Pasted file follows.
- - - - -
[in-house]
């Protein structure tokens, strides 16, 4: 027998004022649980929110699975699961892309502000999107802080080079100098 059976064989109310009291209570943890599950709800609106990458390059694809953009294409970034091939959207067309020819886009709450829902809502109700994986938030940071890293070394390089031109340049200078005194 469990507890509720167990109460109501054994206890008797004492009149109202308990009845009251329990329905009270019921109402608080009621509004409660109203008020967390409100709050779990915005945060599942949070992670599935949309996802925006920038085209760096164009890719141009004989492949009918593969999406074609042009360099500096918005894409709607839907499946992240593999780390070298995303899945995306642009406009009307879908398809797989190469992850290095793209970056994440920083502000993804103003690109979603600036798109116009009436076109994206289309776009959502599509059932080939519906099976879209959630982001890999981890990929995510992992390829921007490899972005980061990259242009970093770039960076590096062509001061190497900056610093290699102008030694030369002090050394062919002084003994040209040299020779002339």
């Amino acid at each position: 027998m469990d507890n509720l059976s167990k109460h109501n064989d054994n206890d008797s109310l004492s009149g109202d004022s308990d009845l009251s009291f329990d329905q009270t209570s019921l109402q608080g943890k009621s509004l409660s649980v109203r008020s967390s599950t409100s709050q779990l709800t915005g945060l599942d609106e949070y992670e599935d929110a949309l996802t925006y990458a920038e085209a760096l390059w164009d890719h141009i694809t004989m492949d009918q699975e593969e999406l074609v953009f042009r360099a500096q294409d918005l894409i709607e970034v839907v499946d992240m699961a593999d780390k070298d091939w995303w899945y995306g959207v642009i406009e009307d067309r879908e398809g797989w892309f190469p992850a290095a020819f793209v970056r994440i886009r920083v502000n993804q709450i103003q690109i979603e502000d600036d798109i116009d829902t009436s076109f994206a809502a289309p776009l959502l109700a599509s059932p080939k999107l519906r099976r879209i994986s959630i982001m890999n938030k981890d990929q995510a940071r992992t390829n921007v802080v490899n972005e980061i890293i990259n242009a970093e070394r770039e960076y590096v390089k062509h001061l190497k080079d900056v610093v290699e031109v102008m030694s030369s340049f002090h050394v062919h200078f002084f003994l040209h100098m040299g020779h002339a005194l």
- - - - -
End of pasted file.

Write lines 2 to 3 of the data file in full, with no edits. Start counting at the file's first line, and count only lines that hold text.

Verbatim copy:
């Protein structure tokens, strides 16, 4: 027998004022649980929110699975699961892309502000999107802080080079100098 059976064989109310009291209570943890599950709800609106990458390059694809953009294409970034091939959207067309020819886009709450829902809502109700994986938030940071890293070394390089031109340049200078005194 469990507890509720167990109460109501054994206890008797004492009149109202308990009845009251329990329905009270019921109402608080009621509004409660109203008020967390409100709050779990915005945060599942949070992670599935949309996802925006920038085209760096164009890719141009004989492949009918593969999406074609042009360099500096918005894409709607839907499946992240593999780390070298995303899945995306642009406009009307879908398809797989190469992850290095793209970056994440920083502000993804103003690109979603600036798109116009009436076109994206289309776009959502599509059932080939519906099976879209959630982001890999981890990929995510992992390829921007490899972005980061990259242009970093770039960076590096062509001061190497900056610093290699102008030694030369002090050394062919002084003994040209040299020779002339």
């Amino acid at each position: 027998m469990d507890n509720l059976s167990k109460h109501n064989d054994n206890d008797s109310l004492s009149g109202d004022s308990d009845l009251s009291f329990d329905q009270t209570s019921l109402q608080g943890k009621s509004l409660s649980v109203r008020s967390s599950t409100s709050q779990l709800t915005g945060l599942d609106e949070y992670e599935d929110a949309l996802t925006y990458a920038e085209a760096l390059w164009d890719h141009i694809t004989m492949d009918q699975e593969e999406l074609v953009f042009r360099a500096q294409d918005l894409i709607e970034v839907v499946d992240m699961a593999d780390k070298d091939w995303w899945y995306g959207v642009i406009e009307d067309r879908e398809g797989w892309f190469p992850a290095a020819f793209v970056r994440i886009r920083v502000n993804q709450i103003q690109i979603e502000d600036d798109i116009d829902t009436s076109f994206a809502a289309p776009l959502l109700a599509s059932p080939k999107l519906r099976r879209i994986s959630i982001m890999n938030k981890d990929q995510a940071r992992t390829n921007v802080v490899n972005e980061i890293i990259n242009a970093e070394r770039e960076y590096v390089k062509h001061l190497k080079d900056v610093v290699e031109v102008m030694s030369s340049f002090h050394v062919h200078f002084f003994l040209h100098m040299g020779h002339a005194l």